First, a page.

For some, Robert Redford is the personification of the American Dream: blond, handsome, tall – he looks simply gorgous. But is he really the right choice for Fitzgerald’s Great Gatsby? Jay Gatsby (formerly James Gats) is not such a clear-cut character:

His parents were siftless, unsuccesful farmpeople – his imagination never really accepted them as his parents at all... He was a son of God – a phrase which, if it means anything, means just that – and he must be about His Father’s business, the service of a vast, vulgar and meretricious beauty. So he invented just the sort of Jay Gatsby that a seventeen-year-old boy would be likely to invent, and to this conceptioin he remained faithful to the end (.F. Scott Fitzgerald, The Great Gatsby, p.95)

His controversial past, however, does not become apparent in the film. On the contrary. Our first vision of the Great Gatsby is him, standing at the edge of his balcony high above us: a gentleman of the upper class. In the book, by contrast, Nick does not even reckognize the host at the party in the " elegant young roughneck...whose elaborate formality of speech just missed being absurd" (p.49).

The film also fails to convey the symbolic quality of the Great Gatsby. It is the essence of the American Dream whose tragedy Gatsby is enacting. He is a mythic, a tragic character: imprisoned in the present, he belongs much more to the past or to a future which never really existed but in his dreams. His death is a symbolic one. It is the consequence of his insecure grasp of social and human values, his lack of critical intelligence and above all his radical failure to recognize the cheapness and vulgarity of his love-affair with Daisy Buchanan.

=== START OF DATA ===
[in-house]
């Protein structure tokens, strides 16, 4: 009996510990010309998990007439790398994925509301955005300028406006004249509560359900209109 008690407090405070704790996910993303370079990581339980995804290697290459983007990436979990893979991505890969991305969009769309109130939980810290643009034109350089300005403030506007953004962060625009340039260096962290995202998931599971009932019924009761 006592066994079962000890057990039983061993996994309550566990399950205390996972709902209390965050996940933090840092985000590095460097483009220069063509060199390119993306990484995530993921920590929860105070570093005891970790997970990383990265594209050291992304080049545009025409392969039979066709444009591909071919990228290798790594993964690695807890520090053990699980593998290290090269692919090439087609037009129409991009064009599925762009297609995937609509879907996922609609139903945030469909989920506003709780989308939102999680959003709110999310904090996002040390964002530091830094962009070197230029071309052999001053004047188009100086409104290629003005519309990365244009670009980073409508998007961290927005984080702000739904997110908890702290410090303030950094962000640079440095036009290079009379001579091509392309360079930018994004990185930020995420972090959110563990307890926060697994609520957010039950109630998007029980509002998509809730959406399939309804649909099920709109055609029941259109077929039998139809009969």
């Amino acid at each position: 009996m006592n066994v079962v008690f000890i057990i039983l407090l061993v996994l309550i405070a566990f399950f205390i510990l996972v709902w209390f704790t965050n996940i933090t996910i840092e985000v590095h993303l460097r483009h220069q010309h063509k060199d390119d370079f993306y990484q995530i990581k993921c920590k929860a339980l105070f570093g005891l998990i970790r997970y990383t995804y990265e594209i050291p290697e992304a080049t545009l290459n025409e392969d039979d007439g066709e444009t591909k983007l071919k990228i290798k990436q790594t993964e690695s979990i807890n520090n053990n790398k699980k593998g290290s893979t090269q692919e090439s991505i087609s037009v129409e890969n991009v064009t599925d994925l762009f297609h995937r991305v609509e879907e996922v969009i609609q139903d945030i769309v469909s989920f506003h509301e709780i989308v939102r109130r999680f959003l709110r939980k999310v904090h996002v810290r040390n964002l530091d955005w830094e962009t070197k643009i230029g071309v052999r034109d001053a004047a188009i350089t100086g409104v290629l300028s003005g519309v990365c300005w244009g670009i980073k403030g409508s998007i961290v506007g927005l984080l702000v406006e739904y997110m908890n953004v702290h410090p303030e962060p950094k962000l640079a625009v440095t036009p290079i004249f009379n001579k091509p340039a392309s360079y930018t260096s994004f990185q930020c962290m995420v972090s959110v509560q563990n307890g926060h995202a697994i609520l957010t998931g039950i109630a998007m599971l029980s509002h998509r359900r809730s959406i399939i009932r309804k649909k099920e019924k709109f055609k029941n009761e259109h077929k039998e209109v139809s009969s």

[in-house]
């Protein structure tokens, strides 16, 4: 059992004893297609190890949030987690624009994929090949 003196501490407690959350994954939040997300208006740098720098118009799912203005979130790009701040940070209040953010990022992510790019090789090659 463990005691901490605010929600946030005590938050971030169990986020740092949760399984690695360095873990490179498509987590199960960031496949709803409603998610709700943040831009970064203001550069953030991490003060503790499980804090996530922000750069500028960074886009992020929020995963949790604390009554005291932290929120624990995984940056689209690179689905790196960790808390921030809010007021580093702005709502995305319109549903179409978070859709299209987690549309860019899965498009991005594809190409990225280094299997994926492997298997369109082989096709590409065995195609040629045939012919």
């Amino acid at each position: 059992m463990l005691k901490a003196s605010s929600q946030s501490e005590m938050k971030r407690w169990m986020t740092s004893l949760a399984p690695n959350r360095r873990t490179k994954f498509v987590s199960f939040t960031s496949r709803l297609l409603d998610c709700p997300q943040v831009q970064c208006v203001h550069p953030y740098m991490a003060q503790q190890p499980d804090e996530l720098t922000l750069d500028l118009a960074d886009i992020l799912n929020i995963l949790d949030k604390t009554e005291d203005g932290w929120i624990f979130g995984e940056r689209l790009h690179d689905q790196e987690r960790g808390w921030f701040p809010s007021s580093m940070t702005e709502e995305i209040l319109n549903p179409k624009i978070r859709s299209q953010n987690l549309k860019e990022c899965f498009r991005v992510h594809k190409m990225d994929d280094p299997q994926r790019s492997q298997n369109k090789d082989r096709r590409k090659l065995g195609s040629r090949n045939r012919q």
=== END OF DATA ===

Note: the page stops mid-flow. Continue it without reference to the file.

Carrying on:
Gatsby and Daisy

In the film, the relationship between Daisy and Gatsby is celebrated like a romantic love-story whose happy end is prevented by "cruel Fortuna", tragic circumstances and fatal misunderstandings.

In the book, however, it is clearly class boundaries which separate them. In contrast to Daisy, who is born into the upper class, Jay Gatsby does not have a comfortable family standing behind him. Disregarding this fact, he has, ever since he saw her, created a vision of her in his mind which, after five years, Daisy literally tumbles short of "not through own fault, but because of the colossal vitality of his illusion. It had gone beyond her...beyond everyting. ..No amount of freshness and vitality can challenge what a man can store up in his ghostly heart." ( p.93)

Gatsby fails to admit to himself that Daisy has become a creature of the Jazz Age, "a precious piece of furniture" who has nothing to offer in a human relationship. And for this failure the Great Gatsby pays with his death.

The book is undoubtedly one of the severest and closest criticisms of the American Dream. It was written by an author who was fully immersed in the consumer society of his age but who at the same time could step outside it and criticise its superficiality, its snobbishness and its decadence.